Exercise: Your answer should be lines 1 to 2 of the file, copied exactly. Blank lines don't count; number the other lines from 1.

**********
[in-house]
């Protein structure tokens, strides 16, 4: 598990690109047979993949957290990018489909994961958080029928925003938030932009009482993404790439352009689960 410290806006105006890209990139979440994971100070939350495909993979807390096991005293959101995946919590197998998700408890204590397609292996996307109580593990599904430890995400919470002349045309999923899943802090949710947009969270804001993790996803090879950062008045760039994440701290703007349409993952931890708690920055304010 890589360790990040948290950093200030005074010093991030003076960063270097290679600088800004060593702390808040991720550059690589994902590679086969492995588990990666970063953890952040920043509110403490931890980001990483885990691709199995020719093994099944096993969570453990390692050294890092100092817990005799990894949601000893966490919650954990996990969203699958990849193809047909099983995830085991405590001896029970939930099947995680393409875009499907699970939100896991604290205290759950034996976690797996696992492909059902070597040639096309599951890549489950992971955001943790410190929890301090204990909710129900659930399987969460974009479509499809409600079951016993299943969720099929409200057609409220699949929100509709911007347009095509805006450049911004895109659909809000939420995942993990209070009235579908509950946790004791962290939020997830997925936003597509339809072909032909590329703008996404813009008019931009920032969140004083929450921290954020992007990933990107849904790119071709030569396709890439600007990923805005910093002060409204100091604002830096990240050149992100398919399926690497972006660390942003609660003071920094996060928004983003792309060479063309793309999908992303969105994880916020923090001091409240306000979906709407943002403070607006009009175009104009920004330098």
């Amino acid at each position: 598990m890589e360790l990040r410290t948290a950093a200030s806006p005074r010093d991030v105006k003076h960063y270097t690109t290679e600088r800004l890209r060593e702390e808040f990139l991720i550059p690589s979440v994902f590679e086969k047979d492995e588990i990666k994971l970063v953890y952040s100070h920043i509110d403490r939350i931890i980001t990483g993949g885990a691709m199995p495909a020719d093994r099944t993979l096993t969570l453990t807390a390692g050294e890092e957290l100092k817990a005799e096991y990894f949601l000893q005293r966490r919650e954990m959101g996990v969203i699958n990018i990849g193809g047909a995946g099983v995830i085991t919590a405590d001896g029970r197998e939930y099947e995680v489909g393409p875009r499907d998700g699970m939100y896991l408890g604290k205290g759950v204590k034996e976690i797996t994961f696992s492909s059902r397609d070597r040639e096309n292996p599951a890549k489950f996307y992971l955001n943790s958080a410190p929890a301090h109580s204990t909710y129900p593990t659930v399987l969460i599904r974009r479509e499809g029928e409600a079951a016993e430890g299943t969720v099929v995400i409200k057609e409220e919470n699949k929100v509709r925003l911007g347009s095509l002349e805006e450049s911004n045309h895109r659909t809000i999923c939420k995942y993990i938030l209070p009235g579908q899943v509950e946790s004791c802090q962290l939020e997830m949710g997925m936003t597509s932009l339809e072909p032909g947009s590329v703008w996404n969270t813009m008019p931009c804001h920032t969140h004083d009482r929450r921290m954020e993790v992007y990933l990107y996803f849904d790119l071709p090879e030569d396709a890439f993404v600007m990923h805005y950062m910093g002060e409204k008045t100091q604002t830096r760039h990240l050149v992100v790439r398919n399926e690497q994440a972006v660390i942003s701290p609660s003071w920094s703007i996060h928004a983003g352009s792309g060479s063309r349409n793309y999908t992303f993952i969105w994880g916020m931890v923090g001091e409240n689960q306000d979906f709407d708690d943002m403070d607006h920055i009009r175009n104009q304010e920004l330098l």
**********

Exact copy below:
[in-house]
């Protein structure tokens, strides 16, 4: 598990690109047979993949957290990018489909994961958080029928925003938030932009009482993404790439352009689960 410290806006105006890209990139979440994971100070939350495909993979807390096991005293959101995946919590197998998700408890204590397609292996996307109580593990599904430890995400919470002349045309999923899943802090949710947009969270804001993790996803090879950062008045760039994440701290703007349409993952931890708690920055304010 890589360790990040948290950093200030005074010093991030003076960063270097290679600088800004060593702390808040991720550059690589994902590679086969492995588990990666970063953890952040920043509110403490931890980001990483885990691709199995020719093994099944096993969570453990390692050294890092100092817990005799990894949601000893966490919650954990996990969203699958990849193809047909099983995830085991405590001896029970939930099947995680393409875009499907699970939100896991604290205290759950034996976690797996696992492909059902070597040639096309599951890549489950992971955001943790410190929890301090204990909710129900659930399987969460974009479509499809409600079951016993299943969720099929409200057609409220699949929100509709911007347009095509805006450049911004895109659909809000939420995942993990209070009235579908509950946790004791962290939020997830997925936003597509339809072909032909590329703008996404813009008019931009920032969140004083929450921290954020992007990933990107849904790119071709030569396709890439600007990923805005910093002060409204100091604002830096990240050149992100398919399926690497972006660390942003609660003071920094996060928004983003792309060479063309793309999908992303969105994880916020923090001091409240306000979906709407943002403070607006009009175009104009920004330098």